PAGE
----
Forgive me if this is not the right place to ask pedagogical questions, but it seemed the most appropriate.

I am a TA for a programming/CS course. This is my first time teaching recitation and I'm not really sure what the best approach is. What I've been doing is covering what the professor asked me to, with a mix of lecturing (which I don't really like as I feel the students get enough of that) and me solving problems on the board with their help (which is OK but it's usually the same students answering the questions).

I can think of several different methods of recitation:

  • Lecturing (elucidating ideas or going over proofs)
  • Solving problems with the students
  • Having a class discussion, which sounds great, but coming up with discussion topics for this type of course is difficult, I feel
  • Having the students solve worksheets (which seems unnecessary considering they already have enough homework)
  • Or having them work together in groups to solve more difficult problems

Can anyone provide insight for which of these ideas are most effective?

Further information: It's a summer course, so the pace is pretty fast. Furthermore there are three recitations a week, each an hour and a half. It's the second CS course, so it's mostly programming (data structures and safe code) with a bit of theory thrown in.

  • There are various active learning techniques that are well known and have been demonstrated to be effective in various fields. Try googling the phrase "active learning."
    – user1482
    Commented Jul 22, 2014 at 5:06
  • 5
    Ask your instructor. It is their responsibility (and secondarily the department's responsibility) to train you, not just toss you into the classroom.
    – JeffE
    Commented Jul 22, 2014 at 22:50
  • @JeffE I agree that's how it should be, but that is unfortunately not what's happened. I'm in the fourth week already, and I've gone in totally blind, just winging it. The instructor seems to just want us (the TAs) to lecture. He doesn't provide much guidance.
    – gardenhead
    Commented Jul 23, 2014 at 1:03
  • 3
    Have you asked?
    – JeffE
    Commented Jul 23, 2014 at 2:38

1 Answer 1


I train graduate students to lead biology discussion sections, but the philosophy should transfer...

I think your instincts are excellent - students do not need more lectures. What they often need help with is figuring out what they do not understand, and learning how to overcome being "stuck." That, and practice with feedback. Some suggestions, particularly since summer courses are so fast. I'm going to assume they have homework, and that the homework can be worked on in a discussion environment (you will not be "doing their homework for them").

  1. Instruct students to bring their homework problem set. Look over the problems yourself the night before, and determine the easy ones from the hard ones, and make notes to yourself where students are likely to get stuck.
  2. When students arrive, tell them to start work on a difficult problem. Plan on giving them 5-10 minutes -- whatever they need until many of them slow down. Walk around as they work and just see how they choose to work.
  3. After several are stuck (it may take you practice to figure out what question to use to get this level of difficulty), have them get into groups of three and compare their techniques and what they found difficult. Walk around again and ask questions like, "Tell me how far you are. Can you show me a part that is difficult? Can you get out your lecture notes and find the section relevant to this problem?"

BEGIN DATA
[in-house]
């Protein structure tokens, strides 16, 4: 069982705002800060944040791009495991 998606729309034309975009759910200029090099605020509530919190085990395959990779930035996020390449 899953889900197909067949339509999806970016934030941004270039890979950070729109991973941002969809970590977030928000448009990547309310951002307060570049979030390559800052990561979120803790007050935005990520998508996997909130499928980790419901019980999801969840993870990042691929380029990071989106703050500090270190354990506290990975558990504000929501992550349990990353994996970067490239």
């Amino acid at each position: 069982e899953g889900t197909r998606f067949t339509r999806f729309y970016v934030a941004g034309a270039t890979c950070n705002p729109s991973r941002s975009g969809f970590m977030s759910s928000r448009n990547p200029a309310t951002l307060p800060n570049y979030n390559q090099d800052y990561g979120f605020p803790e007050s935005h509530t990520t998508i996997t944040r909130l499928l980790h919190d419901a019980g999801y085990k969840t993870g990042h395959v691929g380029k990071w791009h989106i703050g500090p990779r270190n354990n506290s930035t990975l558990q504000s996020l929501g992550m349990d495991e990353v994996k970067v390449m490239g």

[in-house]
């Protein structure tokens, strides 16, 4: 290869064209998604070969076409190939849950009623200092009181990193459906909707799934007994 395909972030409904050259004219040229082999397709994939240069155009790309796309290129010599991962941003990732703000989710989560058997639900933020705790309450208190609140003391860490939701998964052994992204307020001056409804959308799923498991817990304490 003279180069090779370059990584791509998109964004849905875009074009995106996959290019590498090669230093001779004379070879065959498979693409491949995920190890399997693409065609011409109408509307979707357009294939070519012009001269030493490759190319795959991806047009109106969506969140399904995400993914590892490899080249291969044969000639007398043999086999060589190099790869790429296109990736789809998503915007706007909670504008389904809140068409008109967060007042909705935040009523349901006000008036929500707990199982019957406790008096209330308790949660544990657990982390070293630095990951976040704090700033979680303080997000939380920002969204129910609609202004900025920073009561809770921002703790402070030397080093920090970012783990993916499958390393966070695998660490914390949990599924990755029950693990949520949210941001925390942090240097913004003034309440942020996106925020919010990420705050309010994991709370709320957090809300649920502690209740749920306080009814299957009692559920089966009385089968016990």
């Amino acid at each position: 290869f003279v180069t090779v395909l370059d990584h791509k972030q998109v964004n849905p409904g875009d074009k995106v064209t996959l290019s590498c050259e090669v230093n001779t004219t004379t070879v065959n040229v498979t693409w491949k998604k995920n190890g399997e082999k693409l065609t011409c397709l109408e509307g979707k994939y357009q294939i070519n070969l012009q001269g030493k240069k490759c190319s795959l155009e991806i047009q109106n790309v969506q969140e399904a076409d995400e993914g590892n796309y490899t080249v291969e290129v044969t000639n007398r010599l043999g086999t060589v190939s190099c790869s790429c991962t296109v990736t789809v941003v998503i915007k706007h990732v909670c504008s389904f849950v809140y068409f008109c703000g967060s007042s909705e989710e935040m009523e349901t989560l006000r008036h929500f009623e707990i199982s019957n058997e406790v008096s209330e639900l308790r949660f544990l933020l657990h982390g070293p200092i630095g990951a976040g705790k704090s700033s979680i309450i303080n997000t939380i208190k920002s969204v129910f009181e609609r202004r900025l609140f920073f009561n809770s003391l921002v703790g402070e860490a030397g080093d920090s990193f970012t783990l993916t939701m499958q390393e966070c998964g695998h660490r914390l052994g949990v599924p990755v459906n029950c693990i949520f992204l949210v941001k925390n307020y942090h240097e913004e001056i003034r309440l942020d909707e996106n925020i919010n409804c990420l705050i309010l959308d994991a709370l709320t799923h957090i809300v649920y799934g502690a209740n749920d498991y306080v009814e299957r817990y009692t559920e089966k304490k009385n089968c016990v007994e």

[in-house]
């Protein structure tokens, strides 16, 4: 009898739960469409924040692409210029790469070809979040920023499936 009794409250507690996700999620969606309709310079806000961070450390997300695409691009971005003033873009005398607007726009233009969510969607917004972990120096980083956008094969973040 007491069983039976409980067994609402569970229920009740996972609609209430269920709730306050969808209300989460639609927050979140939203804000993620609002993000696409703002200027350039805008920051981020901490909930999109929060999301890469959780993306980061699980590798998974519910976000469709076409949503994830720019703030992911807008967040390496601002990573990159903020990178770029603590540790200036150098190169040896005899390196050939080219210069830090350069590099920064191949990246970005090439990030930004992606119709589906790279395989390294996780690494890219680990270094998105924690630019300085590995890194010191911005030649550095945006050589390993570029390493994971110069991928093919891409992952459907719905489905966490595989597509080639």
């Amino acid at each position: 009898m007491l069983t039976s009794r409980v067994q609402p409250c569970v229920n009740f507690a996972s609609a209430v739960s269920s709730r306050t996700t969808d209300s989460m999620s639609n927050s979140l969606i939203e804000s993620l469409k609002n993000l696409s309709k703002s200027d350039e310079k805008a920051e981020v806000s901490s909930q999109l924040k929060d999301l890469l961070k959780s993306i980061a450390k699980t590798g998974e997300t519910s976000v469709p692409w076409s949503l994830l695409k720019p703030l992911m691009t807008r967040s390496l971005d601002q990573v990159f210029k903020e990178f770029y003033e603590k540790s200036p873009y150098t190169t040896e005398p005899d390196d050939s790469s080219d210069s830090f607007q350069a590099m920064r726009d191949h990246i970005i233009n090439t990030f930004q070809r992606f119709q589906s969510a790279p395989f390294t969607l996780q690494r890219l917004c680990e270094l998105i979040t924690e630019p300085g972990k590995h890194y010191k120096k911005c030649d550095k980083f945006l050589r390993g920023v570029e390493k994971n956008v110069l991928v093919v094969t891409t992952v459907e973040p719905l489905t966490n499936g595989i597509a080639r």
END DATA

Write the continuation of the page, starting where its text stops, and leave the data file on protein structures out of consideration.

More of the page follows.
4. Usually at this point you will see a sticky point that more than one student is wrestling with. Now is a great time to pull everyone's attention back to the front of the room and you can work through that problem (or one similar) and answer questions for 5-10 minutes.
  5. Have students return to the problem and complete it. Have them go back and do a simpler problem on their own to reinforce.
  6. Rinse and repeat.

Using discussion time like this makes students happy because they are getting their homework done. Smarter students help slower students, which keeps them engaged. You as an instructor learn a lot about what students don't understand, which is often a complete surprise. Plus, it's active and not boring and doesn't require a huge amount of prep.

If this gets really dull, you can have small-group competitions where students have a single sheet of scratch paper and have to respond to a prompt you flash on the screen. I like to split the room into the right half (five groups of 3 students) and left half (five groups of 3 students) and have competitions like this for "basics" material. The half of the room with the groups with the most right answers gets a point for each round of competition. Everyone participates, but the answer is the group's and so shame for wrong answers is reduced.

  • Thanks so much for the detailed response! I'll try to do implement in my next class... it will probably take a couple tries to go smoothly though. Have you found that the competition really doesn't cause students to lose self esteem? College is already very competitive, and in general I'm very fostering a competitive winner/loser atmosphere.
    – gardenhead
    Commented Jul 22, 2014 at 22:29
  • 1
    Use competition delicately and only occasionally. In biology I reserve it for things that everyone should know (vocabulary) or things nobody will know (applying basics to new systems). Answering ing groups makes it more like pub trivia and less like war. But if your students don't respond well, don't use it again. Part of the fun of teaching is experimenting.
    – Adrienne
    Commented Jul 23, 2014 at 0:14

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